Tag Archives: Tampa Bay

Coastal Connections, SLR/IRL

Child’s drawing of tailless Winter and new friend baby Hope. Both of these dolphins were rescued from the IRL and now reside at CMA, in Clearwater, Fl.

The first thing I noticed flying in to St Petersburg was that they had a lot  of seagrass beds…

“How in can a place with so many people have so much more seagrass than Stuart?” I thought to myself. “Well, number one, they don’t have releases from Lake Okeechobee destroying their estuary every few years, and they are known for the state’s most successful estuary restoration program–of Tampa Bay (http://www.tbep.org) something we are trying to emulate for the Indian River Lagoon (http://www.irlcouncil.com).

It was the new year’s weekend and Ed and I had decided to “get away.”

What I had forgotten is that Clearwater, our destination, is home to Winter and Hope, Indian River east coast dolphins who were rescued by Harbor Branch (http://www.fau.edu/hboi/marine_mammals/) based in St Lucie County who were then rehabilitated at Clearwater Marine Aquarium on the west coast.  These dolphins could not be released. Winter, an amputee due to a crab trap cutting off her tail, and Hope, an orphan who was suckling on her dead mother when found never learned life skills…

Today these dolphins are alive, friends, inspiring thousands of people including a multitude of veteran and children amputees, have starred in two feature films, and have made Clearwater a favorite nationwide family destination: (https://www.seewinter.com)

The experience of visiting the aquarium, made me think about how connected we all really are. How much we can do together. If Harbor Branch had not saved these IRL dolphins, Winter and Hope would not be the worldwide ambassadors for their species that they are today.

Yes, we are all connected across our great state! Happy 2018 Florida!


Seagrass beds as we approach St Petersburg

At the CWA having fun
Clearwater Causway
Ed in his Bullsugar shirt along the causeway

Advertising for Clean Water Along the Indian River Lagoon

An ad running on the west coast of Florida in the area of Lee County, put together with the collaboration of interested parties and local governments, 2014. (Shared by former council lady Marsha Simmons, Bonita Springs.)
An ad running on the west coast of Florida in the area of Lee County, put together with the collaboration of interested parties and local governments, 2014. (Shared by former council lady Marsha Simmons, Bonita Springs.)

Billboards, radio ads, and commercials for clean water. They are already on Florida’s west coast and they may be coming to The Treasure Coast. Lee County and generally the west coast of a Florida have been the leaders in this promotion for educating the public to vote and act out of habit  for “clean water.”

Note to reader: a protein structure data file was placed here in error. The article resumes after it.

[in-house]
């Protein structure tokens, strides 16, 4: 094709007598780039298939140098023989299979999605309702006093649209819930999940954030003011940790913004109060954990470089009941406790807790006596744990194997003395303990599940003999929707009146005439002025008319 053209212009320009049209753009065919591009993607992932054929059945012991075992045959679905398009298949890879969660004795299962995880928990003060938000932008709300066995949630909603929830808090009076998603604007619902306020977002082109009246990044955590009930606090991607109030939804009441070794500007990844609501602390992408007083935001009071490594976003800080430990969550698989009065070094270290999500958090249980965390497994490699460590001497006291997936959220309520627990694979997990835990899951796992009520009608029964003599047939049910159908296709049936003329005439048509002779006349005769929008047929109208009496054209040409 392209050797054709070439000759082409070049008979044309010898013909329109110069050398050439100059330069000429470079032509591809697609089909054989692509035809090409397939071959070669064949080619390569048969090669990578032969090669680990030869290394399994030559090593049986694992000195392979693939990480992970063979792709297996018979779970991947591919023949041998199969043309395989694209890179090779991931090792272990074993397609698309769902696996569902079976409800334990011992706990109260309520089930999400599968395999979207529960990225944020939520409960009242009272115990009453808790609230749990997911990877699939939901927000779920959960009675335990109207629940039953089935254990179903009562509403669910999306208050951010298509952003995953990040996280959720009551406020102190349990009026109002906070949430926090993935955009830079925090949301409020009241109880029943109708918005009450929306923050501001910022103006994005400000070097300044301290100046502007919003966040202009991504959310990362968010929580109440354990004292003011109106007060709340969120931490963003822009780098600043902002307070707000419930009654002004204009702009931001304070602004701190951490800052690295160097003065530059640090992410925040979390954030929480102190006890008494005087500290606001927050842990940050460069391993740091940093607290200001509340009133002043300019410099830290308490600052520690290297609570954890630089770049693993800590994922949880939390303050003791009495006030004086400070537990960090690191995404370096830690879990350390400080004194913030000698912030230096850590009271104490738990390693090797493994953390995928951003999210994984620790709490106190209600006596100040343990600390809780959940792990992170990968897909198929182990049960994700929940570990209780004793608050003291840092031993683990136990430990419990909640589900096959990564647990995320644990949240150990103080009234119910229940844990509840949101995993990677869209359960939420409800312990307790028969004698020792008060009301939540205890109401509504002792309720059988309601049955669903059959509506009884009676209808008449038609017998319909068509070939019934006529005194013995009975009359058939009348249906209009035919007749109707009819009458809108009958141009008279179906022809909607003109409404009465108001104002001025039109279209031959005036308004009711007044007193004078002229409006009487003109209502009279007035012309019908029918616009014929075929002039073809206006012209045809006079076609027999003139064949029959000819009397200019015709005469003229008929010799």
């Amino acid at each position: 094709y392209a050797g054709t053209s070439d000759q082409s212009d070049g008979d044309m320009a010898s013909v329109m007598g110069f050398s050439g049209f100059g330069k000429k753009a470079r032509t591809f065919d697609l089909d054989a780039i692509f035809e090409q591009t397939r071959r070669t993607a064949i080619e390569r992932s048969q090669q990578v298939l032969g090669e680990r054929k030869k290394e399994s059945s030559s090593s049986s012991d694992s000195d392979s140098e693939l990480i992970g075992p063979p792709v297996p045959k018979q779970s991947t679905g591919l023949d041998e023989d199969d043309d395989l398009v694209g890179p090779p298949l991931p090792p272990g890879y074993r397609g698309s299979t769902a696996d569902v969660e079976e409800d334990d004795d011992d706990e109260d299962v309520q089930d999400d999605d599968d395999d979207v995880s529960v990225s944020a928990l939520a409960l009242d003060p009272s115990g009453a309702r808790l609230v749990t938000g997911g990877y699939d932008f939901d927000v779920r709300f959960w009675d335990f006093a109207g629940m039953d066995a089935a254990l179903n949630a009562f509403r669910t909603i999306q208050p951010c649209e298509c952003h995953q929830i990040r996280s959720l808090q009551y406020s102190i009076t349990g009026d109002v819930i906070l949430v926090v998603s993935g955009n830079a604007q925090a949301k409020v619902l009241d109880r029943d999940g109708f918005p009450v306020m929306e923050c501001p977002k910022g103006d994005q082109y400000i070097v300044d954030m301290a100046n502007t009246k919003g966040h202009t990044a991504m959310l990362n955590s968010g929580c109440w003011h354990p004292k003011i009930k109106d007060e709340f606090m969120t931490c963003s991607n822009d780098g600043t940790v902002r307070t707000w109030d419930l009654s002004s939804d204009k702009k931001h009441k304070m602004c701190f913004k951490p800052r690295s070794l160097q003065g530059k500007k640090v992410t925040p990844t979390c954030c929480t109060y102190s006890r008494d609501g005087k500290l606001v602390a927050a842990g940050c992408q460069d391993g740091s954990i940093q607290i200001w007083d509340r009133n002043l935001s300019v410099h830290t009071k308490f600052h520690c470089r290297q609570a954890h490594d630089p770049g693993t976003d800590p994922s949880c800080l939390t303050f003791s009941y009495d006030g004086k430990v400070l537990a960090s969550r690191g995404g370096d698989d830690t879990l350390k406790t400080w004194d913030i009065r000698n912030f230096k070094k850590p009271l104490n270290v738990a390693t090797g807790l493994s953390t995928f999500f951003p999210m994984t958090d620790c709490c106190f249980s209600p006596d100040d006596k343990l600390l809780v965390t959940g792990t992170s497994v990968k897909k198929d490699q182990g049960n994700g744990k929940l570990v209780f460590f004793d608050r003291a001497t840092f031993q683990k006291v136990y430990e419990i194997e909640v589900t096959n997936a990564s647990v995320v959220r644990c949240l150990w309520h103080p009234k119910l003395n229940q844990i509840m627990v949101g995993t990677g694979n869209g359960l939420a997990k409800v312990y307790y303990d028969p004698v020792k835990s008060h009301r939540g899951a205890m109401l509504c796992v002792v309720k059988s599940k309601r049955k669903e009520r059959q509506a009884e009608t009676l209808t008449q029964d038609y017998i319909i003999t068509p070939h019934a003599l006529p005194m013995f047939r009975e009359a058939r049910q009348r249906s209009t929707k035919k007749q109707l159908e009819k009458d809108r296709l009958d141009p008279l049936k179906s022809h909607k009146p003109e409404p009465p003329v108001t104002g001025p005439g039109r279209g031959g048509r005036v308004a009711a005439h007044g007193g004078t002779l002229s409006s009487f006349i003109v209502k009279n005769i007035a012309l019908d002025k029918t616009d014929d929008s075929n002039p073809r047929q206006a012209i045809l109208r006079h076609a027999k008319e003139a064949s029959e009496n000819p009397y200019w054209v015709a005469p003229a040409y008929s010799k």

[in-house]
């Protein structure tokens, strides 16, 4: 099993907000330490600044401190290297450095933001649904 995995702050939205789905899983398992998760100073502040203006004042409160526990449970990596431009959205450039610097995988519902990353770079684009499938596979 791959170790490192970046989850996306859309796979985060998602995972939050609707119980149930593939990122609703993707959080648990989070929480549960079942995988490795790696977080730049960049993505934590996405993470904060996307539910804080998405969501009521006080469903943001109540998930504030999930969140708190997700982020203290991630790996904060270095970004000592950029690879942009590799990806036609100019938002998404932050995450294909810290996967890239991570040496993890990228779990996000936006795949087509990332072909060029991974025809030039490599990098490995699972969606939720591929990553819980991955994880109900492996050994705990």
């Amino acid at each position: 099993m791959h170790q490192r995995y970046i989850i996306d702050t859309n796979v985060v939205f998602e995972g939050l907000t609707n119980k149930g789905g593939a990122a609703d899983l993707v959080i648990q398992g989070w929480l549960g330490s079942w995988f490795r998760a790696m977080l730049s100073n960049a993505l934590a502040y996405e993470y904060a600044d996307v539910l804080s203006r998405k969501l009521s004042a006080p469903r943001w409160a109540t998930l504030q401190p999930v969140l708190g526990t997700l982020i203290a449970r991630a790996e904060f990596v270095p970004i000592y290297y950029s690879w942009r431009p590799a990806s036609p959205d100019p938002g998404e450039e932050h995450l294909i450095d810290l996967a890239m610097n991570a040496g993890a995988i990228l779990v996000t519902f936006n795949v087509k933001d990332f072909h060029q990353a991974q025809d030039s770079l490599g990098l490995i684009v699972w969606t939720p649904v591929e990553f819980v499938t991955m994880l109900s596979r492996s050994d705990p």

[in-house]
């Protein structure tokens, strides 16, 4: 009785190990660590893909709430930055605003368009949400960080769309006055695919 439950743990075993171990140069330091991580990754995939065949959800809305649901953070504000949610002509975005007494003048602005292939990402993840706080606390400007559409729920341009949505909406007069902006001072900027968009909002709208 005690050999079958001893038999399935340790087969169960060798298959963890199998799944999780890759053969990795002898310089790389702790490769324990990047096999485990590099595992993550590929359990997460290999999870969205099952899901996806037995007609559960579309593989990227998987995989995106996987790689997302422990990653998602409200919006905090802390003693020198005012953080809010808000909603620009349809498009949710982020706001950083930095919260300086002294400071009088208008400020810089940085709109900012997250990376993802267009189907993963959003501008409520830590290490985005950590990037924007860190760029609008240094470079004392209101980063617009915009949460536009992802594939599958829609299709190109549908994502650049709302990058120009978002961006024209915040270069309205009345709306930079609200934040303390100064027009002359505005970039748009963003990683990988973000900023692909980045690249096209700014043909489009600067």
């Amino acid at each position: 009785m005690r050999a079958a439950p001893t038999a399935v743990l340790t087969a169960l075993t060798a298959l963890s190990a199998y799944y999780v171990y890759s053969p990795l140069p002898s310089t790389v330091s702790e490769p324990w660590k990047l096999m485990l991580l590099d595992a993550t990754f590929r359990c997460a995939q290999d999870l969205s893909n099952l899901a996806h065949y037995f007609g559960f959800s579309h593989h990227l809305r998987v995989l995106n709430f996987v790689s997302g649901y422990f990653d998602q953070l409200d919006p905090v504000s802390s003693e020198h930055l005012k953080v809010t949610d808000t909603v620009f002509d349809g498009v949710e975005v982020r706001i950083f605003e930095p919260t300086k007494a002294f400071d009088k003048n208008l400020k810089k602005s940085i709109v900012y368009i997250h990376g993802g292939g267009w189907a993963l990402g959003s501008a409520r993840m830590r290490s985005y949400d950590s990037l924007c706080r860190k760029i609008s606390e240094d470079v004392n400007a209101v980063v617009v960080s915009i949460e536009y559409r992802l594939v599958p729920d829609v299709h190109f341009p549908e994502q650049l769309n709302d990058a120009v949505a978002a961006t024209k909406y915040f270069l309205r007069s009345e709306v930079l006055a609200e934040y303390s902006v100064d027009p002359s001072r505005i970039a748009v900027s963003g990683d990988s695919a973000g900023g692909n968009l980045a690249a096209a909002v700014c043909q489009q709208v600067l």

I smiled a few years ago when I saw a Facebook post of a billboard on the west coast of a lady in a bikini standing in a pool of algae water holding it in her hands, the caption read ” Why won’t Florida’s politicians protect our water?”I believe Earth Justice, a law firm for the environment, and the Sierra Club helped fund the ad along with private monies.

Lately local governments themselves are helping create and fund these ads, like the one above for fertilizer. “Don’t Feed the Monster,” teaches the public not  to over fertilize. It was Sanibel and Sarasota on the west coast that started the strong fertilizer ordinances in their cities, somewhere around 2007. It caught on. In 2009 on Florida’s east coast,  the City of Stuart passed the first “state endorsed” fertilizer ordinance and then in 2010 the Town of Sewall’s Point went one step further and passed a “strong fertilizer” ordinance not allowing fertilizing during the rainy season with product containing phosphorus and nitrogen, the nutrients that “feed” algae blooms in our waters. Martin County and others followed and then this strong fertilizer ordinance idea, originally from the west coast, went up the entire treasure coast and beyond. Remarkable!

Will the next move be for Martin, St Lucie and Indian River Counties to have a couple of billboards? Martin County  is promoting the “Be Floridian” program or getting ready to….this fertilizer education program came out of Tampa Bay. Their ad is pink flamingos! At the beginning of every rainy season the city hall puts hundreds if not thousands in front of their building and around the city. These pink flamingos remind the public to “not fertilize during rainy season June-September.” The “Be Floridian” program promotes Florida Friendly yards with less turf grass and less fertilizing. It has been wildly successful and Tampa Bay has recovered 45percent more of their sea grasses than they had after World War II since the programs’ inception which occurred around ten years ago.

These ad programs are working and educating for clean water and putting pressure on politicians and agriculture to get more “on board.”

I think the ads are coming to the St Lucie/Indian River Lagoon Region soon, so if you have any clever ideas please share. But one thing for sure, if I’m involved,  I will not be wearing a bikini! 🙂